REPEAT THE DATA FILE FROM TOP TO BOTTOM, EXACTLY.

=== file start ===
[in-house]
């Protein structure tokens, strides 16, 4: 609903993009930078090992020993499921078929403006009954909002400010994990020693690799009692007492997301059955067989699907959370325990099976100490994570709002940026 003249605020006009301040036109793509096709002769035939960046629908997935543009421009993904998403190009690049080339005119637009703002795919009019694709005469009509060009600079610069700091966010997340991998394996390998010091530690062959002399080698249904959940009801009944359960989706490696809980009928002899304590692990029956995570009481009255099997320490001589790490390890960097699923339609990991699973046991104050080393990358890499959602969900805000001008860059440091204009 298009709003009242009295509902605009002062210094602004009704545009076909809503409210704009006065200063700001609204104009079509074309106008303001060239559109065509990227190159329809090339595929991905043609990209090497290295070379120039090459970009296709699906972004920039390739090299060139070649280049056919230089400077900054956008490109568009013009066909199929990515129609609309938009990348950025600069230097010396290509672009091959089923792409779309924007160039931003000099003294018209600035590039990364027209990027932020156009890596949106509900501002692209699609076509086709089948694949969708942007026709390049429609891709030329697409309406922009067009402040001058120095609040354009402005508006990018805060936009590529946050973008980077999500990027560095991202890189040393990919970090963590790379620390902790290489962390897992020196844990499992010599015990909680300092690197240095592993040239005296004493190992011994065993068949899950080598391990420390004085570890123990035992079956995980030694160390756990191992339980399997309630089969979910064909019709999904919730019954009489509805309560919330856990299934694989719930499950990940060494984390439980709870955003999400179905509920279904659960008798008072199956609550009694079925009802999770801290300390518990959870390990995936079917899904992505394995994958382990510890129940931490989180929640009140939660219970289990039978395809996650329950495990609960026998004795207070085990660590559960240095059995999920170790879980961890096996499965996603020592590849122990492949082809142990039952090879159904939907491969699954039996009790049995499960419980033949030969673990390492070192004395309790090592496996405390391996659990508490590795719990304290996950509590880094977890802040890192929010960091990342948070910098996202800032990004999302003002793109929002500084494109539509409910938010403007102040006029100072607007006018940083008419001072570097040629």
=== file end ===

[in-house]
């Protein structure tokens, strides 16, 4: 609903993009930078090992020993499921078929403006009954909002400010994990020693690799009692007492997301059955067989699907959370325990099976100490994570709002940026 003249605020006009301040036109793509096709002769035939960046629908997935543009421009993904998403190009690049080339005119637009703002795919009019694709005469009509060009600079610069700091966010997340991998394996390998010091530690062959002399080698249904959940009801009944359960989706490696809980009928002899304590692990029956995570009481009255099997320490001589790490390890960097699923339609990991699973046991104050080393990358890499959602969900805000001008860059440091204009 298009709003009242009295509902605009002062210094602004009704545009076909809503409210704009006065200063700001609204104009079509074309106008303001060239559109065509990227190159329809090339595929991905043609990209090497290295070379120039090459970009296709699906972004920039390739090299060139070649280049056919230089400077900054956008490109568009013009066909199929990515129609609309938009990348950025600069230097010396290509672009091959089923792409779309924007160039931003000099003294018209600035590039990364027209990027932020156009890596949106509900501002692209699609076509086709089948694949969708942007026709390049429609891709030329697409309406922009067009402040001058120095609040354009402005508006990018805060936009590529946050973008980077999500990027560095991202890189040393990919970090963590790379620390902790290489962390897992020196844990499992010599015990909680300092690197240095592993040239005296004493190992011994065993068949899950080598391990420390004085570890123990035992079956995980030694160390756990191992339980399997309630089969979910064909019709999904919730019954009489509805309560919330856990299934694989719930499950990940060494984390439980709870955003999400179905509920279904659960008798008072199956609550009694079925009802999770801290300390518990959870390990995936079917899904992505394995994958382990510890129940931490989180929640009140939660219970289990039978395809996650329950495990609960026998004795207070085990660590559960240095059995999920170790879980961890096996499965996603020592590849122990492949082809142990039952090879159904939907491969699954039996009790049995499960419980033949030969673990390492070192004395309790090592496996405390391996659990508490590795719990304290996950509590880094977890802040890192929010960091990342948070910098996202800032990004999302003002793109929002500084494109539509409910938010403007102040006029100072607007006018940083008419001072570097040629």